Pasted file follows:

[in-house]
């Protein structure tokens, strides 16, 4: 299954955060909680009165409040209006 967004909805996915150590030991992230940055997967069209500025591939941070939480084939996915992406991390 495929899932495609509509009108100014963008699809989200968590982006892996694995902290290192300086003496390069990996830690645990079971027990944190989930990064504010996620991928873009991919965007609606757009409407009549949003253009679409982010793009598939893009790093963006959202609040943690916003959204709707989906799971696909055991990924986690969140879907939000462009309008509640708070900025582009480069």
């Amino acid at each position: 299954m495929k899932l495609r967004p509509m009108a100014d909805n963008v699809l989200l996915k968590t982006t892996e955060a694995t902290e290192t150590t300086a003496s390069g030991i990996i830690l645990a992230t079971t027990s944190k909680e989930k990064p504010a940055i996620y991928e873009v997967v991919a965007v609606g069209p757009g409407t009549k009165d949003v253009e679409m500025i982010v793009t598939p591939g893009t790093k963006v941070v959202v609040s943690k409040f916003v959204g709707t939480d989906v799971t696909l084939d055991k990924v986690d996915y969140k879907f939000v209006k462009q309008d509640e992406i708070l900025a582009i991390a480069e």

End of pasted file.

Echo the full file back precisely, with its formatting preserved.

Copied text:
[in-house]
């Protein structure tokens, strides 16, 4: 299954955060909680009165409040209006 967004909805996915150590030991992230940055997967069209500025591939941070939480084939996915992406991390 495929899932495609509509009108100014963008699809989200968590982006892996694995902290290192300086003496390069990996830690645990079971027990944190989930990064504010996620991928873009991919965007609606757009409407009549949003253009679409982010793009598939893009790093963006959202609040943690916003959204709707989906799971696909055991990924986690969140879907939000462009309008509640708070900025582009480069």
């Amino acid at each position: 299954m495929k899932l495609r967004p509509m009108a100014d909805n963008v699809l989200l996915k968590t982006t892996e955060a694995t902290e290192t150590t300086a003496s390069g030991i990996i830690l645990a992230t079971t027990s944190k909680e989930k990064p504010a940055i996620y991928e873009v997967v991919a965007v609606g069209p757009g409407t009549k009165d949003v253009e679409m500025i982010v793009t598939p591939g893009t790093k963006v941070v959202v609040s943690k409040f916003v959204g709707t939480d989906v799971t696909l084939d055991k990924v986690d996915y969140k879907f939000v209006k462009q309008d509640e992406i708070l900025a582009i991390a480069e």